Blogathon 6 pm - Post #21

For ~d, who is a $25 sponsor and so got to give us a topic:

How it feels to be the one left behind when cancer strikes your family...

I really have to reach into the deep folds of the brain for this one. Keith’s brain tumor was diagnosed back in 2001. Okay, that was only 6 years ago. Not that long ago over the course of a long life. But look how much can happen over the course of a single year. Marriages can pull apart, children can graduate from high school, people can move to new homes, sell old homes, kids can start college and move to a brand new old apartment in a whole new state leaving mom an empty nester all by herself for the first time in her entire life! Kids can discover that a college isn’t right for them and decide to move back home. And separated marriages can begin to heal and open and flower. So much really in a year. So very much in six years.

I guess the other thing is, when cancer struck it struck us all. Every. Single. One. Keli was impacted and I was impacted and Keith was impacted. No, I did not have to have my skull opened and my brain cut into. I did not have to feel the fear as I was wheeled into surgery that I may not wake up, or that I may not know who I was when I did, or that I may not know the wife who stood beside me or the daughter who called me dad when I came out of the anesthesia, but there were many other ways that I was impacted. I had my own fears. I knew that when he came out of it there was a chance he would not walk. I knew that when he came out of it there was a chance he would not talk. I knew that there would be a chance he’d have a different personality or not know who we were.

And Keli? Keith's changes could be very subtle and she would see them more than anyone else because she had known him since she was a toddler and had known all the nuances and quirks. And what if she lost him? Her second father gone. That’s how it would feel to her. We won’t go into any details on that.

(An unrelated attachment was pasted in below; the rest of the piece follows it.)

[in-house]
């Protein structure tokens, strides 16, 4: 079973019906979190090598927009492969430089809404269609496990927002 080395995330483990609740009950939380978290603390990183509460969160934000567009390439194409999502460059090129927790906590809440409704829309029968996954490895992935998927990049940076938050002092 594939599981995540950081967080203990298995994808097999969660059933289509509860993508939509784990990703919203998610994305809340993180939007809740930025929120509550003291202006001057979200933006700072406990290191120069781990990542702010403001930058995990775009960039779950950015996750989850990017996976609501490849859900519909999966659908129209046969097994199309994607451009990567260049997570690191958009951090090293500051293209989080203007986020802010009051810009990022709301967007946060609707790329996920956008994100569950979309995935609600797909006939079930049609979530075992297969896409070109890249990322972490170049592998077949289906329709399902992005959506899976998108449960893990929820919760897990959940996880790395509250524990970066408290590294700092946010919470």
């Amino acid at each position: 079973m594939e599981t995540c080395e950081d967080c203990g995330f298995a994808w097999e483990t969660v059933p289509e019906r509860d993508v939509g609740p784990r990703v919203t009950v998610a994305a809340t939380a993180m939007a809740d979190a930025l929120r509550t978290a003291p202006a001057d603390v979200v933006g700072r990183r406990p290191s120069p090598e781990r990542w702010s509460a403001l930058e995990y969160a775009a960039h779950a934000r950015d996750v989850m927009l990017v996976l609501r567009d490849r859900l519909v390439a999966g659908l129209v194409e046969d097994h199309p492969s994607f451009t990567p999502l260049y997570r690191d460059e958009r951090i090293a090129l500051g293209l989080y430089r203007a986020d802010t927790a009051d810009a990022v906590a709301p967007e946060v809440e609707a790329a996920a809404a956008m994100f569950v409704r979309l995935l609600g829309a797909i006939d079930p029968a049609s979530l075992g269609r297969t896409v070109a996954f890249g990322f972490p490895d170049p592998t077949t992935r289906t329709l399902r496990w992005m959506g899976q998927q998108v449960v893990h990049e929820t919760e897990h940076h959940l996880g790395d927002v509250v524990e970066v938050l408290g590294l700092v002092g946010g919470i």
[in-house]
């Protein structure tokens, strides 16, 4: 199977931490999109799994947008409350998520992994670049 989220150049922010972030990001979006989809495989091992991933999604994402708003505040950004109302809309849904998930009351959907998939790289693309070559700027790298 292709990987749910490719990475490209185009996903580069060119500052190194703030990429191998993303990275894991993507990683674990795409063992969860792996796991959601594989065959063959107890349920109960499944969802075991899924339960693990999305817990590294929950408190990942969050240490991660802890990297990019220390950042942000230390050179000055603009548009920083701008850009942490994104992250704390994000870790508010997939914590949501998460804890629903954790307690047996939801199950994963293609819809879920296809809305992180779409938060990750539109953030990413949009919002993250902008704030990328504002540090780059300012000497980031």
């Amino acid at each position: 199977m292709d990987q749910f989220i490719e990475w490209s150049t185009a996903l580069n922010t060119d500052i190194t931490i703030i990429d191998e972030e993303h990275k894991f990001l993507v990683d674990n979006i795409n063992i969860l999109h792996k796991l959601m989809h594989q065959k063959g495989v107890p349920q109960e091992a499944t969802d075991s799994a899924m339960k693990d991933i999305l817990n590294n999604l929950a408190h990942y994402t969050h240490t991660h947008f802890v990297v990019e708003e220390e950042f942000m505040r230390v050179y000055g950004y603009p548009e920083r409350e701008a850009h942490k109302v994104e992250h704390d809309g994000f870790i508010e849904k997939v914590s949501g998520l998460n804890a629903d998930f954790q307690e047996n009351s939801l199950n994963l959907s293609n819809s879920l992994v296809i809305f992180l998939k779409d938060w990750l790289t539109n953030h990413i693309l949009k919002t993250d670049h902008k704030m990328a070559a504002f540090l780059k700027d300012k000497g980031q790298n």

I guess terror. Fear was the thing. We did a lot of fear. We spent more time doing research on the internet than anything else. Helplessness. That was another biggee. Because there was a lot of time spent in that part of the world. And perhaps that’s why I now spend so much time and energy with Relay For Life. Because it’s something that I can do. I couldn’t do a lot more than research then. But now? I can help give money to a program that helps fund an online database where other people who are going through that sort of situation might be able to find information when they are pulling out their hair in a hunt for research. And the event itself is so filled with hope and survivors that just spending time there with them and watching Keith spend time with them fills us with hope every single year. And that’s important too.

So I come here to the blog and I write about it. And spread the word. And I hope that I get the message out to the people who might be able to use it. Because ACS and Relay are a pretty powerful force in the fight against cancer.

And they help people like our new friend from this year’s Relay, Connor, who I hope you will all go see, because he is the most beautiful little boy ever. Gotta wrap to post this in time. Thanks ~d for your sponsorship.


mystical m said...

I am proud to be the friend of you two people who have fought so hard for health and love and to keep hope alive for each other and for all victims of cancer -- sufferers and their families and their friends. Keep the faith! I love ya!

Keri said...

Love you too, Marge!